Shambala festival may no longer be the hidden gem in the festival calendar but it still shines as a standout example of blending entertainment seamlessly over a bank holiday weekend. Shambala started as one hundred and fifty people gathered in a field, surrounding a farmer’s trailer decked with tarps for a stage, but has since ballooned into what is widely regarded as the best small festival in the UK. Known for its family friendly attitude, secret location and all round positive vibe, Shambala is the perfect place to conclude your summer.
Having attended Shambala for the last eleven years a certain bias may be eluded too, I was only ten years old when I first experienced the festival. My uncle for my birthday that year had bought my very first ticket, with him and his family in tow we trekked off to Shambala’s secret location (at thetime a nice sunny field by Devon). I can’t actually remember very much from my first year, except from an air raid shelter converted into a cinema and my first experience of UV paint combined with raving in a forest.
Shambala then became a staple hold of my summer, culminating in august of 2006 when said uncle returned my commitment to the cause, with a one man pop-up tent of my own. Myself and two friends ventured together across the country following the map to a secret campsite (this time inan equally as sunny field in Northamptonshire) in which the festival was held. Within minutes of arriving we instantly garnered two new friends, who embodied the very essence of Shambala. Peten’ Jake were masters of inflatable’s, creating unique pieces of art at the festival that year; in turn for me lending them my worn out Umbro football for thirty minutes they created us a ‘noof’.
The ‘noof’ was a design they had been working on, half sofa/half trampoline all made from a tractor tire and canvas cover. A unique piece of kit no doubt, the ‘noof’ travelled with us everywhere from Cold War themed cabaret tents to secret forest discos powered by pulsating electronica. Eventually the Monday came where we had to return ‘the noof’ to its rightful owners and vowed to see Jake n’ Pete the next year for a return to shambolic good times.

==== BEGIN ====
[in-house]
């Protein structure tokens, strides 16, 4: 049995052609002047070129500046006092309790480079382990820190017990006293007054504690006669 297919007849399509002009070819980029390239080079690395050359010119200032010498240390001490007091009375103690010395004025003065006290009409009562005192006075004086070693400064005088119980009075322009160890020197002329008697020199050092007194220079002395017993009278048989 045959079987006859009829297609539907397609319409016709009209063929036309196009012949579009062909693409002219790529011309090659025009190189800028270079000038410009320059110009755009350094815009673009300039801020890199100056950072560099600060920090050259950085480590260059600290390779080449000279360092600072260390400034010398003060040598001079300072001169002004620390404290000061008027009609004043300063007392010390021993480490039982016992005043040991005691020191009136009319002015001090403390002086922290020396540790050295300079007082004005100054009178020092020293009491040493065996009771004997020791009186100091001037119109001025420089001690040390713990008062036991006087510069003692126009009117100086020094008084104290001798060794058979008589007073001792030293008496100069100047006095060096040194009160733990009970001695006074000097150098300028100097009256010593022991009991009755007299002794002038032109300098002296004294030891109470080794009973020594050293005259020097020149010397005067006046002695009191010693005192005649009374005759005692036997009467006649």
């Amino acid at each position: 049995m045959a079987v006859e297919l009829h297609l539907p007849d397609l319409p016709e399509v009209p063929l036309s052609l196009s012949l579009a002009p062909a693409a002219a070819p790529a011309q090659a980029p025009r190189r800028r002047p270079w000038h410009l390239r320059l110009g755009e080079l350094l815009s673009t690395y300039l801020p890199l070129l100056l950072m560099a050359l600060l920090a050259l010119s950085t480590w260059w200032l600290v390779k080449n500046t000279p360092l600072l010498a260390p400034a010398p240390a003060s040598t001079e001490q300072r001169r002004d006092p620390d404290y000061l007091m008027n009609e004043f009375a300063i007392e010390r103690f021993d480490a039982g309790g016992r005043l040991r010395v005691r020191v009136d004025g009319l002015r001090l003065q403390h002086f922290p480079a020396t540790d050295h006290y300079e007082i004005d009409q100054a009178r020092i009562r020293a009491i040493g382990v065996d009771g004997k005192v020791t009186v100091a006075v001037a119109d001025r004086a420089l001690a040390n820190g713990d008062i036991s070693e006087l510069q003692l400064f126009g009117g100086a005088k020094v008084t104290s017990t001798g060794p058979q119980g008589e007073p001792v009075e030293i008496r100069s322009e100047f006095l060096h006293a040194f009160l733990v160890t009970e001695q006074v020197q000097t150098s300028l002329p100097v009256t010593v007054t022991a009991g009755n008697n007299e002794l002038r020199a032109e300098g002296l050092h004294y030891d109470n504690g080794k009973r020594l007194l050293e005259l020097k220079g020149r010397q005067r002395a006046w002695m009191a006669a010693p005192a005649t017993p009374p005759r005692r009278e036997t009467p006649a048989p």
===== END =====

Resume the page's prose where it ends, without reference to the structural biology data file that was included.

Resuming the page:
Shambala gets its name from a Tibetan word for a utopian society that appears and then disappears after a certain time, a view point taken very seriously by the creators of the spectacle.
This summer Shambala has for the first time announced a line-up prior to the festival which is laden with exciting musical talent coupled with thought provoking spoken word. Billy Bragg will be occupying the main stage for the first time, bringing with him his timeless brandof romantic political musical poetry. Renowned for his heartfelt lyrics and roguish charisma, Bragg ignites the folk line up with real star power & is surely not to be missed.
The musical bill also includes UK Hip-Hop aficionado Roots Manuva, complimented with his live bandwill bring a lively ensemble of dub beats and suburban stories. The Twinkle Brothers, celebrating their 50th anniversary as a band will be bringing with them the very best in calypso and soft reggae produced by the likes of Leslie Kong, Duke Reid & Lee Scratch Perry himself.
If you fancy a break from the music, at its heart Shambala is not only a music festival but a festivalof culture & arts which consistently culminates into a feast for the eyes. Exploration of the grounds can lead to all kinds of unadulterated fun, with hidden bars, tree top hammocks, spectacular art installations, and best in contemporary live street art; festival goers can scoff their inner child with satisfaction.
Seek solitude from the cold by heading to the ‘The Lost Picture Show’, the crème de la crème of
cinemas celebrating the golden age of movies over the festival weekend after a successful 2011 at Shambala. Along with the salt n’ sweet popcorn, ‘The Lost picture Show’ also serves a variety ofcocktails, cakes and the traditional teas & coffee.
Shambala is a festival goers festival, in comparison to those which have become overtly commercialised in the last decade, Shambala still holds a hippy charm adored by its followers.
Tickets to the festival at £119 and can be found at all good tickets retailers, and online atwww.shambalafestival.com.